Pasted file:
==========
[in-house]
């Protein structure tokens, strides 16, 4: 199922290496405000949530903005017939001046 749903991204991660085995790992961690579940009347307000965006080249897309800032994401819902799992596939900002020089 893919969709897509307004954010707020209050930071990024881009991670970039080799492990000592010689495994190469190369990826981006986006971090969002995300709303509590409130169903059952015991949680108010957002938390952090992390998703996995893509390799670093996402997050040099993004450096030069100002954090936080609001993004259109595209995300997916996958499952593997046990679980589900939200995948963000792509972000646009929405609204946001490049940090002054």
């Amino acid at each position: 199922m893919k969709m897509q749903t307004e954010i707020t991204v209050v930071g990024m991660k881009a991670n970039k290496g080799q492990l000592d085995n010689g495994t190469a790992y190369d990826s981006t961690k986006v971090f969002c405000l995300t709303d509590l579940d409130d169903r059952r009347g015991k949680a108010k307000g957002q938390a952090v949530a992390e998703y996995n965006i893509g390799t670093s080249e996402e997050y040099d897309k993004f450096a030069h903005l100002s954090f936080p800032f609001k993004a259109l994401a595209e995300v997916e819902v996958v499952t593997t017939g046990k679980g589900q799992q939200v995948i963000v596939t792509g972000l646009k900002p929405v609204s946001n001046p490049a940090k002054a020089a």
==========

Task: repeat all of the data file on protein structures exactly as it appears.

[in-house]
């Protein structure tokens, strides 16, 4: 199922290496405000949530903005017939001046 749903991204991660085995790992961690579940009347307000965006080249897309800032994401819902799992596939900002020089 893919969709897509307004954010707020209050930071990024881009991670970039080799492990000592010689495994190469190369990826981006986006971090969002995300709303509590409130169903059952015991949680108010957002938390952090992390998703996995893509390799670093996402997050040099993004450096030069100002954090936080609001993004259109595209995300997916996958499952593997046990679980589900939200995948963000792509972000646009929405609204946001490049940090002054």
């Amino acid at each position: 199922m893919k969709m897509q749903t307004e954010i707020t991204v209050v930071g990024m991660k881009a991670n970039k290496g080799q492990l000592d085995n010689g495994t190469a790992y190369d990826s981006t961690k986006v971090f969002c405000l995300t709303d509590l579940d409130d169903r059952r009347g015991k949680a108010k307000g957002q938390a952090v949530a992390e998703y996995n965006i893509g390799t670093s080249e996402e997050y040099d897309k993004f450096a030069h903005l100002s954090f936080p800032f609001k993004a259109l994401a595209e995300v997916e819902v996958v499952t593997t017939g046990k679980g589900q799992q939200v995948i963000v596939t792509g972000l646009k900002p929405v609204s946001n001046p490049a940090k002054a020089a």